Investigative journalism

Investigative journalism is a type of reporting in which reporters deeply investigate a topic of interest, often involving crime, political corruption, or some other scandal.

De Burgh (2000) states that: "An investigative journalist is a man or woman whose profession it is to discover the truth and to identify lapses from it in whatever media may be available. The act of doing this generally is called investigative journalism and is distinct from apparently similar work done by police, lawyers, auditors and regulatory bodies in that it is not limited as to target, not legally founded and closely connected to publicity".

An investigative journalist may spend a considerable period researching and preparing a report, sometimes months or years, whereas a typical daily or weekly news reporter writes items concerning immediately available news. Most investigative journalism is done by newspapers, wire services and freelance journalists. An investigative journalist's final report may take the form of an exposé.

The Investigation

The investigation will often require an extensive number of interviews and travel; other instances might call for the reporter to make use of activities such as surveillance techniques, analysis of documents, investigations of the performance of any kind of equipment involved in an accident, patent medicine, scientific analysis, social and legal issues, and the like.

Investigative journalism requires the scrutiny of details, fact-finding, and physical effort. An investigative journalist must have an analytical and incisive mind with strong self-motivation to carry on when all doors are closed, when facts are being covered up or falsified and so on.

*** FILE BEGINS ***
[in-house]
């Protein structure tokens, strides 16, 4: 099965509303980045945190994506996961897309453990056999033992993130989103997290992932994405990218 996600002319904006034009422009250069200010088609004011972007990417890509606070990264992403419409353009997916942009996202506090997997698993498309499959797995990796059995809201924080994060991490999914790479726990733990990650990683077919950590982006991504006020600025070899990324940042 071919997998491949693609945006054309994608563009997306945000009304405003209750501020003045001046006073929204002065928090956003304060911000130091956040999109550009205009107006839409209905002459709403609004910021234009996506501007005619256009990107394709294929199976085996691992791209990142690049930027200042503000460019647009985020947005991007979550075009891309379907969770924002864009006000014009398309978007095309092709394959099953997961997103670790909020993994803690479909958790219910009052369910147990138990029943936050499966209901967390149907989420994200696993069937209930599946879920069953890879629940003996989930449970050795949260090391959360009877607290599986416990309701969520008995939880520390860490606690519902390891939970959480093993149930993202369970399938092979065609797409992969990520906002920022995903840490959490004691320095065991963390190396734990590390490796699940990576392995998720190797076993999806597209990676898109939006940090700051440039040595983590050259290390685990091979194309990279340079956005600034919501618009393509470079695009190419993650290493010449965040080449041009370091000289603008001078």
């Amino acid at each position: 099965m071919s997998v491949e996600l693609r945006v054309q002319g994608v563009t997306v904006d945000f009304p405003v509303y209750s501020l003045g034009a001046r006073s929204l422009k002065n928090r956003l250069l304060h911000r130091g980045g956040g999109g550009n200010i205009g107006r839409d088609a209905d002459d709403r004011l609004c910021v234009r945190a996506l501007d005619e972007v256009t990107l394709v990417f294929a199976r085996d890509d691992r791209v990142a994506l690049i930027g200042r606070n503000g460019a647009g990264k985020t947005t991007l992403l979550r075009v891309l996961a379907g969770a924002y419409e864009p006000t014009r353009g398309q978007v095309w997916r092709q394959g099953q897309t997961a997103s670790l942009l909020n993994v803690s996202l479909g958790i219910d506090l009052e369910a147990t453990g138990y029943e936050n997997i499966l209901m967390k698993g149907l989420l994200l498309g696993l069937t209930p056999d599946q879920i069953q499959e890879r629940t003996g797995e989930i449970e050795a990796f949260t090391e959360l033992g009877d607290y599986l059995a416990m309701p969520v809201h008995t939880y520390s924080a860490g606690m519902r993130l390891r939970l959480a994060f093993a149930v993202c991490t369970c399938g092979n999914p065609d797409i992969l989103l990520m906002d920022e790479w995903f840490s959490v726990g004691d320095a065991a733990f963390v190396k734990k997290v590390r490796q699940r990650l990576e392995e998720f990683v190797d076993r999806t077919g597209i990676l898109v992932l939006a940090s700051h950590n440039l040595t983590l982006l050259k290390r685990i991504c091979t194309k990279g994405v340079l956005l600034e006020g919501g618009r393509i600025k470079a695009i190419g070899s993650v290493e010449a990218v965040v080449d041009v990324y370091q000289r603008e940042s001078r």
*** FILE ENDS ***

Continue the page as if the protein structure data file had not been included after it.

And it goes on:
Some of the means reporters can use for their fact-finding:

Investigative journalism can be contrasted with analytical reporting. According to De Burgh (2000) analytical journalism takes the data available and reconfigures it, helping us to ask questions about the situation or statement or see it in a different way, whereas investigative journalists go further and also want to know whether the situation presented to us is the reality.


Some of the potential consequences for the subjects of successful investigative journalism include:

  • indictment and conviction
  • loss of job
  • loss of professional accreditation
  • payment of fines
  • loss of personal and professional reputation
  • domino consequences for family members/associates involved in unrelated criminal acts discovered through the process of investigation

Consequences for society as a whole include:

  • revision of institutional policies
  • changes in the law

Professional references

In The Reporter's Handbook: An Investigator's Guide to Documents and Techniques, Steve Weinberg defined investigative journalism as:
Reporting, through one's own initiative and work product, matters of importance to readers, viewers or listeners. In many cases, the subjects of the reporting wish the matters under scrutiny to remain undisclosed. There are currently university departments for teaching investigative journalism. Conferences are conducted presenting peer reviewed research into investigative journalism.

See also


  • Investigative Journalism: Context and Practice, Hugo de Burgh (ed), Routledge, London and New York, 2000.

Further reading

Investigative Reporting: A Study in Technique (Journalism Media Manual), by David Spark, (paperback) 1999.
Tell Me No Lies: Investigative Journalism That Changed the World, John Pilger, ed.

External links

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